The NOPEC Bill
If push came to shove and a U.S. president wanted to retaliate against OPEC, there is one bazooka that they could use.
This is going to make some American politicians upset.
Today, OPEC made the surprise decision to cut its oil production by 1.2 million barrels per day, which is a complete reversal from what Saudi Arabia’s energy minister said only weeks ago.
“The agreement that we struck in October is here to stay for the rest of the year, period,” Prince Abdulaziz bin Salman said on Feb. 14.
The prince was referring to the agreement that the group known as OPEC+ made in October to cut oil production by 2 million barrels per day.
That decision sparked outrage among U.S. politicians, who accused Saudi Arabia, the United Arab Emirates and other major oil producing countries of supporting Russia in its war against Ukraine.
“There’s going to be some consequences for what they’ve done with Russia,” President Biden said at the time.
Biden was upset that OPEC had agreed to cut oil production at a time in which the U.S. and its allies were facing record-high energy prices and when they were trying to choke Russia off from money that it could use to fund its war against Ukraine.
Russia is one of the two largest oil exporters in the world along with Saudi Arabia. It relies on oil and gas sales to fund nearly half of its federal budget.
Historically, Russia hasn’t been a member of OPEC, but it started to coordinate with the group in 2016. When Russia acts in concert with OPEC, people refer to the broader group as OPEC+.
To U.S. politicians, when OPEC+ decided to cut oil production by 2 million barrels per day in October, it looked like Saudi Arabia and other OPEC members were helping Russia and working against the U.S. and its interests in Ukraine.
They were trying to prop up oil prices, which directly benefits Russia.
But that decision, as well as today’s decision to cut production by another million barrels per day, might not be as nefarious as they seem. After all, OPEC has been making decisions to adjust its oil production for decades.
That’s the whole point of the organization. It’s what economists call a cartel (a group of businesses or nations that work together to increase profits).
In theory, by working together, members of OPEC can reduce their oil supply by a certain percentage, leading to an even bigger percentage increase in the price of oil. As a result, they make more money than if they didn’t work together to limit supply.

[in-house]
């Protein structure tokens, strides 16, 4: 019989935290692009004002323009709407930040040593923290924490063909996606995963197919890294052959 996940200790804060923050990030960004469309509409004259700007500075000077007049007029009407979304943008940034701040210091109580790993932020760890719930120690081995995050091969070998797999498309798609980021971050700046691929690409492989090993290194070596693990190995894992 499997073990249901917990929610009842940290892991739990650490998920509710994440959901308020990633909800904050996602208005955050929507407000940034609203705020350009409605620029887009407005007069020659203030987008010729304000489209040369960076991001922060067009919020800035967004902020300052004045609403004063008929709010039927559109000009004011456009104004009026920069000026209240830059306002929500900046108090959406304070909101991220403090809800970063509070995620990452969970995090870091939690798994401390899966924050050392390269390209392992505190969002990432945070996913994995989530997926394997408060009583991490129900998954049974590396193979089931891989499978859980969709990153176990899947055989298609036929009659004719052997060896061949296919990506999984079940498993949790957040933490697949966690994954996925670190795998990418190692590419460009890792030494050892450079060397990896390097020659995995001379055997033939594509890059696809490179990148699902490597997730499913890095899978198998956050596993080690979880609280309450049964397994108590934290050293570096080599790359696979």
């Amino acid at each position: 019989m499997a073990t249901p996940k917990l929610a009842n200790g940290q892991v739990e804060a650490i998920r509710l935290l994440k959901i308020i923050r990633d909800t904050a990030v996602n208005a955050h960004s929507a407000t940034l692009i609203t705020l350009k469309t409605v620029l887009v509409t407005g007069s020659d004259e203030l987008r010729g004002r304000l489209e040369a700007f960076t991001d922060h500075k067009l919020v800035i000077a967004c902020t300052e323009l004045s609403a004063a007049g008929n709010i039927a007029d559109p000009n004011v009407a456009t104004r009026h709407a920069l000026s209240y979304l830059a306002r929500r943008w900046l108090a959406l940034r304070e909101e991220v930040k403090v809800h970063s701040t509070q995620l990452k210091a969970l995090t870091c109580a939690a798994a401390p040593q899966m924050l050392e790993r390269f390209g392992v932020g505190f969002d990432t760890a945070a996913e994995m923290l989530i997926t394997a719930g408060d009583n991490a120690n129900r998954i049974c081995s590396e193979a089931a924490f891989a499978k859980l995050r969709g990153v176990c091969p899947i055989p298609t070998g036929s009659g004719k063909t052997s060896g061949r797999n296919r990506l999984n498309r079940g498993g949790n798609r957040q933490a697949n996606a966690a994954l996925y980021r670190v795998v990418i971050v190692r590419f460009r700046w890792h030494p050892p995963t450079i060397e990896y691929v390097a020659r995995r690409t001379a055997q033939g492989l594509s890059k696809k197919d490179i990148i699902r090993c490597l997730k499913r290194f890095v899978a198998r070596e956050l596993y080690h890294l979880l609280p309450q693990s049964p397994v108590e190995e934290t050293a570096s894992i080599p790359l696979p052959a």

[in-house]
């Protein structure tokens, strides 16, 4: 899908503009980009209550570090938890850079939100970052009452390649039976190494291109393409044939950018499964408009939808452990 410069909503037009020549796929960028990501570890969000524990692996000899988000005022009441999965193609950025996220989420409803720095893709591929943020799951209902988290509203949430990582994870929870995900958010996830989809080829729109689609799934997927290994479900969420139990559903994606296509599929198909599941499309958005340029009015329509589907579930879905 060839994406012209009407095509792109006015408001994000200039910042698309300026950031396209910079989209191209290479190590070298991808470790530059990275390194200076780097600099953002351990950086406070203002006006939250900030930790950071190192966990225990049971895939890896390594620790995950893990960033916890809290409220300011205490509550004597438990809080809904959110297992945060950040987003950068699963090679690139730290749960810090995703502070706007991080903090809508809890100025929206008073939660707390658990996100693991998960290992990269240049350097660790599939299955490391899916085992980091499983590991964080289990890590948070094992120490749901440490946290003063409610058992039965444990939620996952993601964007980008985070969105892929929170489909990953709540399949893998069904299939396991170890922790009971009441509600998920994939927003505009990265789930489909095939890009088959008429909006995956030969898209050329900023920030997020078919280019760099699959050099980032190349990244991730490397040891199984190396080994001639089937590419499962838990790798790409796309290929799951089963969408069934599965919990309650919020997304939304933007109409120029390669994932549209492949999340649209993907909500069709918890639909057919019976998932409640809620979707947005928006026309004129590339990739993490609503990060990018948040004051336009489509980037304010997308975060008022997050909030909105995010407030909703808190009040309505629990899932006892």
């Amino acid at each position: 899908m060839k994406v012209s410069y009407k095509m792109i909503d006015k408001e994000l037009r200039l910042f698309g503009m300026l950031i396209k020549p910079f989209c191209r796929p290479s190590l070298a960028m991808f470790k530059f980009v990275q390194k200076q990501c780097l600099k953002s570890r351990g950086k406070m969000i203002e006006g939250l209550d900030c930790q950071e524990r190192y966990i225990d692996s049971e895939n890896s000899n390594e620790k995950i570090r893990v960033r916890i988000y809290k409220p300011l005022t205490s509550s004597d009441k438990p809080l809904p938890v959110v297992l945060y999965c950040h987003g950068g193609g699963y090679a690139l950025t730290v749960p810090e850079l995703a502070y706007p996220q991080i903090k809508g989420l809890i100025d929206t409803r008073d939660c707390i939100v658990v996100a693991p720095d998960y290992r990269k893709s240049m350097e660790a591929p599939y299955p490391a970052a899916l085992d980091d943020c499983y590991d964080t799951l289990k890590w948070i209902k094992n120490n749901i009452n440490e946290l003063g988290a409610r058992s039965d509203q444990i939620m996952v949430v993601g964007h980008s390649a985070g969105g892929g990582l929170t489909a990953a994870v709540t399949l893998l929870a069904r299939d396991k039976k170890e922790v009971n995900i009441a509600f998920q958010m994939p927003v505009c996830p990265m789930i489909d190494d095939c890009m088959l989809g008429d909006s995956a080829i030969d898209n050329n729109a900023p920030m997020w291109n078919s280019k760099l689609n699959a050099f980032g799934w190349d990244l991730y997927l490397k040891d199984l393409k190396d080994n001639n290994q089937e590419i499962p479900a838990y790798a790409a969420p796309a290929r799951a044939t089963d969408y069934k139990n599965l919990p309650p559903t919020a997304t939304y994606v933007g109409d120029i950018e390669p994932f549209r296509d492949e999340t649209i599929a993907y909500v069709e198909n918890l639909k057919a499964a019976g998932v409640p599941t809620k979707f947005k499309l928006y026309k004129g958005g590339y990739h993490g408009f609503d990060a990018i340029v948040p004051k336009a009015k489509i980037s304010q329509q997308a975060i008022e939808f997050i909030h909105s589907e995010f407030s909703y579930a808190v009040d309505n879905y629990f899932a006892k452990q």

In theory, this sounds like a good idea, but in reality, OPEC hasn’t been an effective cartel because its members end up cheating on each other.
Members say that they’ll cut their supply by a certain amount, but they don’t follow through and do it. They secretly pump every barrel of oil that they can and hope that all the other members cut back on their supply.
Since there’s no way for the cartel to enforce its quotas, there are no consequences for the cheating and in the end, almost every member ends up selling every barrel of oil it can.
The only members who seem to consistently follow through on their pledges is Saudi Arabia—which makes sense since it has the most to gain or lose from changes in oil prices—and its neighbor, the UAE.
According to a 2021 study, OPEC members have historically cheated on their commitments 96% of the time!
In fact, since OPEC+ member countries said that they would cut their oil production by a collective 2 million barrels per day in October, their actual production has fallen by only 500,000 barrels per day—most of which was the result of declines from, yes, Saudi Arabia and the UAE.
At the same time, since the date of that announced October production cut, oil prices have fallen from $93 to less than $80.
This is the perfect illustration of the fact that OPEC isn’t a very effective cartel.
But even so, the fact that OPEC is coordinating with Russia at a time in which Russia is on really bad terms with the U.S., adds an element of political sensitivity to OPEC’s decisions, even though these decisions have quietly been made for years without incident.
Additionally, the recent strain in the relationship between the U.S. and OPEC's top oil producer, Saudi Arabia, has further intensified the scrutiny of these decisions.